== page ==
The RTRI promoted the development of a superconductive magnetic bearing that combines superconductive magnets and superconductive bulk bodies, and manufactured a small prototype magnetic bearing with a view to being applied to the support of flywheels for power storage.
The prototype bearing has superconductive magnets on the stator side and superconductive bulk bodies on the rotor side (Fig. 1). Two superconductive magnets are arranged in series around a rotating shaft, and are energized to opposite polarities to generate a strong electromagnetic force. Two superconductive bulk bodies, each 60 mm in diameter and 20 mm in thickness, are cooled with liquid nitrogen.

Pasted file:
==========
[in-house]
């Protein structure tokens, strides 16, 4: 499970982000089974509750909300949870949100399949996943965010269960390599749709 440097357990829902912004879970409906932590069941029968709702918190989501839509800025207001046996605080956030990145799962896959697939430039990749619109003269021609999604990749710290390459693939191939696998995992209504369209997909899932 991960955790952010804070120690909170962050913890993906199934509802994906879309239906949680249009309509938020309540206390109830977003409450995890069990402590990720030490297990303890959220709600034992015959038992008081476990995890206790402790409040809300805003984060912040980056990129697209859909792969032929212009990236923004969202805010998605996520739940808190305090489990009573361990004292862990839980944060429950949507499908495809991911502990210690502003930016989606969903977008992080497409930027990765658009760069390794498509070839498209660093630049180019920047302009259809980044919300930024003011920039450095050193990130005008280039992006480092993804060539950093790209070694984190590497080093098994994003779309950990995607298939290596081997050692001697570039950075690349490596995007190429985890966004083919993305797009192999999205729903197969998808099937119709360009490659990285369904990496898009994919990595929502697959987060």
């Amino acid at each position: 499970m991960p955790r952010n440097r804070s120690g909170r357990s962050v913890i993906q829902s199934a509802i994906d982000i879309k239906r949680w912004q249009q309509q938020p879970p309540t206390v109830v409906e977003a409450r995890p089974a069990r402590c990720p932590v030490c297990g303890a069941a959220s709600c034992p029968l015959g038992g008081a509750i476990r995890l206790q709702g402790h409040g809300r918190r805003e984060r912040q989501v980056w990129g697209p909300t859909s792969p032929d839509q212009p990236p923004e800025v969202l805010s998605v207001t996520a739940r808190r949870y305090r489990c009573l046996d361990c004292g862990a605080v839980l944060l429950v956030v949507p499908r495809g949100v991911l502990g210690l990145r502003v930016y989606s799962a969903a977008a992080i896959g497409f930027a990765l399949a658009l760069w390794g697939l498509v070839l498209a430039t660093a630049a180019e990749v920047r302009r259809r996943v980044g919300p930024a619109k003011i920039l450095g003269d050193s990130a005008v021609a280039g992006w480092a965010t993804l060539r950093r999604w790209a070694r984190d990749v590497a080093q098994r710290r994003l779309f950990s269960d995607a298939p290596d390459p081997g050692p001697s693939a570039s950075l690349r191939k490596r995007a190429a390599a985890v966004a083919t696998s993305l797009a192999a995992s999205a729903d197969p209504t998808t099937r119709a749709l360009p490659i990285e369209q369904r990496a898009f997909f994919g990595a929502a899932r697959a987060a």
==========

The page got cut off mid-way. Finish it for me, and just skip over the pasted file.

This bearing can support a static load of 10 kN, which is the limit load for support by superconductive magnets, or over. It has a load-carrying capacity per unit area 10 times that of conventional magnetic bearings that combine superconductive bodies and permanent magnets or iron members. The RTRI also manufactured a test apparatus to support a rotating body with the use of this bearing (Fig. 2) and confirmed that it can stably support a 500-kg flywheel rotating at 3,000 rpm.
The RTRI plans to increase the bearingfs load-carrying capacity by changing the arrangement of the superconductive bulk bodies and cooling them to a lower temperature and also to propose a new flywheel power storage system.